Lonnie Cockerham, PhD is the Executive Director for Community Engagement at N.C. A&T State University in Greensboro, North Carolina.
North Carolina Agricultural and Technical State University, in East Greensboro, North Carolina, is the largest historically Black college or university in the U.S. Several months before our IEP report submission, I was hired as interim executive director of the Office for Community Engagement. I soon learned the IEP self-study process was woven into the fabric of the university’s strategic priorities, driven by our Board of Trustees, chancellor, provost and other campus leaders. Administrators, faculty, staff and students were aware of the self-study and actively involved. When our team of five committee members participated in cohort meetings and discussions, additional insights were realized while the self-study activities were implemented.
Text BoxWith students consistently serving in pivotal leadership roles in community and economic engagement issues, North Carolina A&T has been an anchor institution and change-agent with local, national and global influence for 130 years. Although community engagement has been in our strategic plan for many years, including the current plan, the self-study process is an opportunity to assess talent, innovation and place as economic engagement constructs to identify areas for growth and improvement. N.C. A&T chose to view “opportunity” through a socio-historical lens, which integrates concepts of access and equity for historically disenfranchised communities. Decades of social injustice and inequity motivated much of our engagement, and summer 2020 events highlighted our contemporary role in these issues.
In the spirit of APLU’s definition of engagement in the context of place, three public webinars were held in 2020 to open dialogue that could lead to resolving contemporary challenges facing society. These interactions and events identified a shared understanding of the interconnectivity of societal strains and economic engagement as an enterprise in and of itself.
As we endeavored to identify whether our university had converged on a shared definition and mental model of economic engagement, more than 600 projects reflecting the vision, mission and values of the university were examined to identify accomplishments and areas of improvement. An additional 125 service projects aligned with community and economic engagement were implemented and documented in 2015 as our university celebrated both its 125th anniversary and its Carnegie Classification as a Community-Engaged University. Project impacts included hunger relief, housing development, and support for children and veterans with disabilities.
Since 2016, Chancellor Harold Martin Sr. has hosted his “On Point” podcast, which features special guests and addresses topics – such as East Greensboro, economic development and eradicating poverty, as well as food and clothing insecurity – that interest local, state and stakeholders. The strategic use of podcasts allows the university to reach a diverse cross-section of the listeners via digital media accessible on any mobile technology.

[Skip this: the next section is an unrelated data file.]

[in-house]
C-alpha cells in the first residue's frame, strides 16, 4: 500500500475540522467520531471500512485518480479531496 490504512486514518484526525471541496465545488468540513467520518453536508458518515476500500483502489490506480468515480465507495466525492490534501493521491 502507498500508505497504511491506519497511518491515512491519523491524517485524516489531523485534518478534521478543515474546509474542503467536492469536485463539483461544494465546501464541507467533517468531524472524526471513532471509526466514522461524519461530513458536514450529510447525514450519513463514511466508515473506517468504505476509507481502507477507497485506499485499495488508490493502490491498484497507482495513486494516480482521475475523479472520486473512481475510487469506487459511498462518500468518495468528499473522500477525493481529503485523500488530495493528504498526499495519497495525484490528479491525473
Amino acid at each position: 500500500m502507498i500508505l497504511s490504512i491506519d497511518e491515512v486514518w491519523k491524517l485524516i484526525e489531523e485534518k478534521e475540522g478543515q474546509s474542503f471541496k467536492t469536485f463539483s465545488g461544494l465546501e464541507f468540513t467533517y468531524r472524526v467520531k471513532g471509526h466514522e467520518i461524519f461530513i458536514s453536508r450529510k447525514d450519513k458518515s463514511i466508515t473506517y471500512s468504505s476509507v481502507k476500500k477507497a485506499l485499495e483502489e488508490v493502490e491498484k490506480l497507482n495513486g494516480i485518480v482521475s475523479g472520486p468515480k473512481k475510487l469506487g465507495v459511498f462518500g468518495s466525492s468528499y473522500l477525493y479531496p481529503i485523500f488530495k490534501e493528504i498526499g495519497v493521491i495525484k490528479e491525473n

Our College of Agriculture and Environmental Science’s Extension program, which has an extensive reach into rural areas of the state, reviewed its 4H program and partnered with several other universities in 4H Leadership development. Its team developed a plan to enhance 4H’s inclusivity for youth in rural and underserved areas, including the use of technology and databases to improve tracking of participants, community needs and impacts.
In 2020, several of our journalism and mass communications students initiated “The Coronavirus Storytelling Project” from the College of Arts, Humanities and Social Sciences to increase awareness, help young people understand vulnerabilities and provide best practices for COVID-19 mitigation. Personal stories of the pandemic’s impact on students and their families were recorded and public service announcements aired on WNAA-FM, the A&T radio station.
Students are at the core of A&T’s impact in East Greensboro, the Piedmont Triad Region, and the state of North Carolina. Our persistent commitment to preeminence in every arena is demonstrated through our community and economic engagement activities. Although the Class of 2020’s commencement was virtual, many alumni shared encouraging words and reminded students that adversity would not undermine the Aggie commitment to advance positive change. One speaker, Inez Gaynor-Vessels ’97, encouraged students to “show the world how great you are. Seek to change the world for the better. Let this time be a catalyst for how to overcome the weight of things that challenge you. Do this and do it with your head held high. Keep striving because I know – and the world should know – you must never, ever underestimate an Aggie!”
A&T, with its legacy of community and economic engagement along with the extensive projects and efforts in progress, realizes there are always opportunities for growth. The university identified strengths and areas in need of improvement. Our self-study and economic engagement plan will amplify our engagement enterprise and yield positive outcomes toward economic prosperity. Many of our projects demonstrate a socio-historical viewpoint, integrating concepts of access and equity for historically disenfranchised communities. We will continue to forge meaningful partnerships to advance talent, innovation and place using an inclusive lens while anchoring projects and programs to advance economic engagement and equity in access.
Acknowledgment: This effort would not have been possible without the amazing engagement of the Aggie Nation, and, more specially, the very hard work of the project team members: James Clark (IT Masters Student); Tanya Simmons (Project Manager); Tonya Smith-Jackson (Senior Vice Provost for Academic Affairs); Dekia Virgil (Administrative Assistant).